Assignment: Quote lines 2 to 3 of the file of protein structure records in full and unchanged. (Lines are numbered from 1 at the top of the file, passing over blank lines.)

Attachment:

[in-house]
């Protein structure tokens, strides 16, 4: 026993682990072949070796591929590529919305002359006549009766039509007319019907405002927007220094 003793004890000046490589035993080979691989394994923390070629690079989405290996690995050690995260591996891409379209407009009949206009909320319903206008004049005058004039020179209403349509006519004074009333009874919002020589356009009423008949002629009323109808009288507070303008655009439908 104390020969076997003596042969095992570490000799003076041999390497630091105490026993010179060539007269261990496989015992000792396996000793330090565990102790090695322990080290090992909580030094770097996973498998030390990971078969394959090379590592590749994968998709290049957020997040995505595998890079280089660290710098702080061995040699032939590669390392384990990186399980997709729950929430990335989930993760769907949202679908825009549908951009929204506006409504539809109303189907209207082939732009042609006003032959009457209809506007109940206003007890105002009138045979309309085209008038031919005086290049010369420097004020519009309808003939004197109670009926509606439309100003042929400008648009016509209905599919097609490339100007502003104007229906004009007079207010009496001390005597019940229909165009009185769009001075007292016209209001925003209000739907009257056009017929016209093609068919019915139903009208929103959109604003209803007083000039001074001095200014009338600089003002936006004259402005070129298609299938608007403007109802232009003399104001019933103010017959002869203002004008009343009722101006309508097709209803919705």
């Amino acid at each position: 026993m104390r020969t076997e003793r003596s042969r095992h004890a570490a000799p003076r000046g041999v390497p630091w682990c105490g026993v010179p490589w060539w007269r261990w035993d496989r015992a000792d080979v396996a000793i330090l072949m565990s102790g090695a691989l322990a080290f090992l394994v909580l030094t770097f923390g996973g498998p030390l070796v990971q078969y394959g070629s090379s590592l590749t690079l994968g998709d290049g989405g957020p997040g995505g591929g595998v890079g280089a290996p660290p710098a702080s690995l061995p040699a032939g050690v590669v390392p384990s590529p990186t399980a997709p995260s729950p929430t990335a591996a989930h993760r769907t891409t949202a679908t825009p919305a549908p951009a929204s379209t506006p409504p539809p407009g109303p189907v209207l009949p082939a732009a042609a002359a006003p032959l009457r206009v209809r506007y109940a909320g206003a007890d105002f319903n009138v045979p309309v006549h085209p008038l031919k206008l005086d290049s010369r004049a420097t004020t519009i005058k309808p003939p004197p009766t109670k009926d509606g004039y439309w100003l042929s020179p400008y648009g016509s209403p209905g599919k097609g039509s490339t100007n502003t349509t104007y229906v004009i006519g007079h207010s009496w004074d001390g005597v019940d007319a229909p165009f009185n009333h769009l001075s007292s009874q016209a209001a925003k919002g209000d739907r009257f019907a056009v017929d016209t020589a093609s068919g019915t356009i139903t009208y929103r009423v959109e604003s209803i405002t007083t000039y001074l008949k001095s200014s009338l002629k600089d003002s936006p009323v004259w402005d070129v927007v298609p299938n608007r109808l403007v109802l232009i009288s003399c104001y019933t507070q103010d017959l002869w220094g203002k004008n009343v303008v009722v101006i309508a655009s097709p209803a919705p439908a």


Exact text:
């Protein structure tokens, strides 16, 4: 026993682990072949070796591929590529919305002359006549009766039509007319019907405002927007220094 003793004890000046490589035993080979691989394994923390070629690079989405290996690995050690995260591996891409379209407009009949206009909320319903206008004049005058004039020179209403349509006519004074009333009874919002020589356009009423008949002629009323109808009288507070303008655009439908 104390020969076997003596042969095992570490000799003076041999390497630091105490026993010179060539007269261990496989015992000792396996000793330090565990102790090695322990080290090992909580030094770097996973498998030390990971078969394959090379590592590749994968998709290049957020997040995505595998890079280089660290710098702080061995040699032939590669390392384990990186399980997709729950929430990335989930993760769907949202679908825009549908951009929204506006409504539809109303189907209207082939732009042609006003032959009457209809506007109940206003007890105002009138045979309309085209008038031919005086290049010369420097004020519009309808003939004197109670009926509606439309100003042929400008648009016509209905599919097609490339100007502003104007229906004009007079207010009496001390005597019940229909165009009185769009001075007292016209209001925003209000739907009257056009017929016209093609068919019915139903009208929103959109604003209803007083000039001074001095200014009338600089003002936006004259402005070129298609299938608007403007109802232009003399104001019933103010017959002869203002004008009343009722101006309508097709209803919705």
């Amino acid at each position: 026993m104390r020969t076997e003793r003596s042969r095992h004890a570490a000799p003076r000046g041999v390497p630091w682990c105490g026993v010179p490589w060539w007269r261990w035993d496989r015992a000792d080979v396996a000793i330090l072949m565990s102790g090695a691989l322990a080290f090992l394994v909580l030094t770097f923390g996973g498998p030390l070796v990971q078969y394959g070629s090379s590592l590749t690079l994968g998709d290049g989405g957020p997040g995505g591929g595998v890079g280089a290996p660290p710098a702080s690995l061995p040699a032939g050690v590669v390392p384990s590529p990186t399980a997709p995260s729950p929430t990335a591996a989930h993760r769907t891409t949202a679908t825009p919305a549908p951009a929204s379209t506006p409504p539809p407009g109303p189907v209207l009949p082939a732009a042609a002359a006003p032959l009457r206009v209809r506007y109940a909320g206003a007890d105002f319903n009138v045979p309309v006549h085209p008038l031919k206008l005086d290049s010369r004049a420097t004020t519009i005058k309808p003939p004197p009766t109670k009926d509606g004039y439309w100003l042929s020179p400008y648009g016509s209403p209905g599919k097609g039509s490339t100007n502003t349509t104007y229906v004009i006519g007079h207010s009496w004074d001390g005597v019940d007319a229909p165009f009185n009333h769009l001075s007292s009874q016209a209001a925003k919002g209000d739907r009257f019907a056009v017929d016209t020589a093609s068919g019915t356009i139903t009208y929103r009423v959109e604003s209803i405002t007083t000039y001074l008949k001095s200014s009338l002629k600089d003002s936006p009323v004259w402005d070129v927007v298609p299938n608007r109808l403007v109802l232009i009288s003399c104001y019933t507070q103010d017959l002869w220094g203002k004008n009343v303008v009722v101006i309508a655009s097709p209803a919705p439908a």